This is one of the better books to be published about Tupac since his death. All props go to the people at VIBE who hit upon this concept of publishing all of their Tupac interviews, plus the interviews of other hip hop artists, in one book. This is a good method of examining Tupac's life and how and where he went wrong. From reading the interviews in this book, the reader can get an Idea of exactly where Tupac was coming from, and how he self-distructed his character in his last days. It was obvious that Tupac wanted attention, the kind that he didn't get growing up, the kind that only a father figure could give him. Through his words, it was obvious that Tupac was defintelely searching for a leader, someone too knock some sense into his head. Instead of trying to find that person, he became his own worse enemy. Tupac, wherever you are, I hope you find the peace that you so desperately wanted while you where alive. RIP.

Peace El-715

very informative
I my self am not a very big fan of rap music however i was intrigued to read this book after looking into some of the lyrics of 2pacs singles they seemed very in depth. After reading the lyrics i felt that his words had a lot of depth and soul attached to them which intrigued me to find out more about the rap star.

I myself have a genuine interest in politics, philisophy and poetry similarly to 2pac and i felt that i could relate to some of the lyrics he wrote. This book on tupac gives a deeper insight to the rap artist not only his music and talent but to his life it shed light on many differant topics from differant aspects and i found it very inspirational. What i particularly liked about this book was the way it presented both sides of the story (with the rape case) and i felt this ruled out any bias.

I would recommend this book to anyone who has a love for reading regardless of whether they have a genuine interest in rap this book not only looks at his career but looks at his inspiration, ambition, life and above all recognised him as more than a rap artist but as a human being and who he actually was!!!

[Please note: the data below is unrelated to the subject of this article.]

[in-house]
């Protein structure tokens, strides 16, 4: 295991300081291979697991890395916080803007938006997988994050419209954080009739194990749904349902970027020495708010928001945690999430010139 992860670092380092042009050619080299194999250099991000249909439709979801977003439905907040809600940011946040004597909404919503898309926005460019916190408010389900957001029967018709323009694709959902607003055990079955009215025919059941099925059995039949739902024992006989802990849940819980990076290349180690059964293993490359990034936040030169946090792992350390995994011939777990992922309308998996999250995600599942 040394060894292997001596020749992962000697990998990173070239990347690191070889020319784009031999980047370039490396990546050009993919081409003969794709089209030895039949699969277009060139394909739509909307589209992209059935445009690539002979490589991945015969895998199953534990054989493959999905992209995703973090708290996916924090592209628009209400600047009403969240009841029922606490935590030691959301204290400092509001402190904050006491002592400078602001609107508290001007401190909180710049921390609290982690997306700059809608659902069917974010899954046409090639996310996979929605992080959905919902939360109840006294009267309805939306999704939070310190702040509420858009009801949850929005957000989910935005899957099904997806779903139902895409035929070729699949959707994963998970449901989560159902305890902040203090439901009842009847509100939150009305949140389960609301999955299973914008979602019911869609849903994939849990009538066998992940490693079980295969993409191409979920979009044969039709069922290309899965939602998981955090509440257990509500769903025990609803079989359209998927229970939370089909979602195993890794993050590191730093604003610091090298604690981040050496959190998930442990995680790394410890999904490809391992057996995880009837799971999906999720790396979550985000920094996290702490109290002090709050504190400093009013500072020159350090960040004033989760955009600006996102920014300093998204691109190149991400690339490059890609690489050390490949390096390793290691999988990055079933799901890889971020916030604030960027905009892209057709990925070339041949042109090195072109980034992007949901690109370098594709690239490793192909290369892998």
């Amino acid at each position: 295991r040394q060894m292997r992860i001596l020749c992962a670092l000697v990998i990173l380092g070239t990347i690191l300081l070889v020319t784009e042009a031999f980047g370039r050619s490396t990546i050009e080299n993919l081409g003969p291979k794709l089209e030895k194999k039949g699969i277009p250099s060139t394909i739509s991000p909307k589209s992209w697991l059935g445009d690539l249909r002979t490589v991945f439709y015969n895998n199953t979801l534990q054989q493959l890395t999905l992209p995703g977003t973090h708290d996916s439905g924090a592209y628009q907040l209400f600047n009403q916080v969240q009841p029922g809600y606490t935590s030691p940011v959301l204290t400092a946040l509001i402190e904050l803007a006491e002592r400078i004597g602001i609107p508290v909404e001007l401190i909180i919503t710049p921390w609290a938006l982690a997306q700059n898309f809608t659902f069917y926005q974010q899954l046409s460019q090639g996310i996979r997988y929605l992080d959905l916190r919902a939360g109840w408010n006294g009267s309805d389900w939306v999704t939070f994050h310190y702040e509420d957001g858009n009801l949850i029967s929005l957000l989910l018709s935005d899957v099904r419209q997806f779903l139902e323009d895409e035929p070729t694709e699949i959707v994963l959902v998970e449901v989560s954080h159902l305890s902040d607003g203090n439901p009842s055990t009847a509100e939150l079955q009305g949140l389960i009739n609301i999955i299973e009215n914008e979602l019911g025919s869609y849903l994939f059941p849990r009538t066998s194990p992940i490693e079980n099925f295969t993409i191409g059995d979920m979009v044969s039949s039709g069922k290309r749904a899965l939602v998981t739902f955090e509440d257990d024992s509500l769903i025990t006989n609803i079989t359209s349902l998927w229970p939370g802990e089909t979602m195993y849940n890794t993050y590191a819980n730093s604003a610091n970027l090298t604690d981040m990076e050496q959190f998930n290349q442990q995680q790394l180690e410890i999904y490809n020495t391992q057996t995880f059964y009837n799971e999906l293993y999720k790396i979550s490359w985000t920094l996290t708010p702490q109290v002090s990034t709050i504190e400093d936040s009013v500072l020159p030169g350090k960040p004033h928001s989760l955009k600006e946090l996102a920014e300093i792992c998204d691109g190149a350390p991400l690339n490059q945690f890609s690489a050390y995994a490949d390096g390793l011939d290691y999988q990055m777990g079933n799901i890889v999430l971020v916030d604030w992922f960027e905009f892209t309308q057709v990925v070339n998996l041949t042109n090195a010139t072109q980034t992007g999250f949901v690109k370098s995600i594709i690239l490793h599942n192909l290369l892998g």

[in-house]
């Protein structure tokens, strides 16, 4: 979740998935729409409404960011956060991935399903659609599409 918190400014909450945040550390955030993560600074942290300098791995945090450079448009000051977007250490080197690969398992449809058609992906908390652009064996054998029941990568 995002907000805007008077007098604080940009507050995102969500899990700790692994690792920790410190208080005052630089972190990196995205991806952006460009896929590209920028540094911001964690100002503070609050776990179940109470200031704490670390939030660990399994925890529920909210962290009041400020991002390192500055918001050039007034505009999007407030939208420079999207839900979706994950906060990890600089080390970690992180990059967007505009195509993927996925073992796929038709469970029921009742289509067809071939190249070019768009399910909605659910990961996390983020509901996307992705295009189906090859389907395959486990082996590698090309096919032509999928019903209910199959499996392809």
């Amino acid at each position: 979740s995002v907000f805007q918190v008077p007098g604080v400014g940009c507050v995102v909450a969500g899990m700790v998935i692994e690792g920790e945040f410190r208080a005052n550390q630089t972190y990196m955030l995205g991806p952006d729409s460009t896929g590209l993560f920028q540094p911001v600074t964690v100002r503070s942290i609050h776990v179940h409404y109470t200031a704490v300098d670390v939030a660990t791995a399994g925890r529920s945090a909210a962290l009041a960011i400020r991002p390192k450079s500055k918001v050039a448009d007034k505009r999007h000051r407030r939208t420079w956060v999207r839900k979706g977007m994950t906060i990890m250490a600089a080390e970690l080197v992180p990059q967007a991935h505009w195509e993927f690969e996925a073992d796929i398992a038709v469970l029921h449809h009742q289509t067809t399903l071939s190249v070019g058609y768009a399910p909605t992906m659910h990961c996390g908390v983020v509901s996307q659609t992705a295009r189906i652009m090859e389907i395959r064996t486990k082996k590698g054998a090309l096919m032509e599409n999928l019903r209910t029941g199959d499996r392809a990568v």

5 Novels: Alan Mendelsohn the Boy from Mars, Slaves of Spiegel, the Snarkout Boys and the Avocado of Death, the Last Guru, Young Adult Novel
Published in Paperback by Farrar Straus & Giroux (Juv) (1997)
Authors: Daniel Manus Pinkwater and Jules Feiffer
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The warped genius of kids' fiction
Whenever I go to a bookstore with a new friend, I check out the Daniel Pinkwater section. The ones who turn out to be the best friends inevitably remember _some_ Pinkwater book from their childhood--Lizard Music or Fat Men From Space or The Magic Moscow--but the best and most resonant are Alan Mendelsohn, The Boy From Mars and The Snarkout Boys And The Avocado Of Death, and they're both included here. The former is about the best teenage-friendship book ever written, the latter drives a stake through the heart of the teenage-detective genre, and this anthology also includes the ridiculously brilliant Young Adult Novel. I want my kids to have this book. More to the point, I want my kids to think they're not supposed to be reading this book, but to read it anyway.

my favorite book
When i picked this book up I was about nine I started reading it. it is really somthing you have to read, alen mendelsohn the Boy from mars is my favorite story you can't explain how good it is you have to read it. if you liked harry potter you will love it if you didn't you'll still love it.daniel pinkwater is a genius when it comes to writing .i just don't know how he does it but he really is good at it and he's got to keep up the good work if he is going to keep us going it should be a sin not to read this EXCELLENT book. i wish i could explain how good it is but you'll have to read it to find out don't hesitate just do it it is the longest book i ever read it is the best book i ever read as well.

This book is being sold for nine dollars??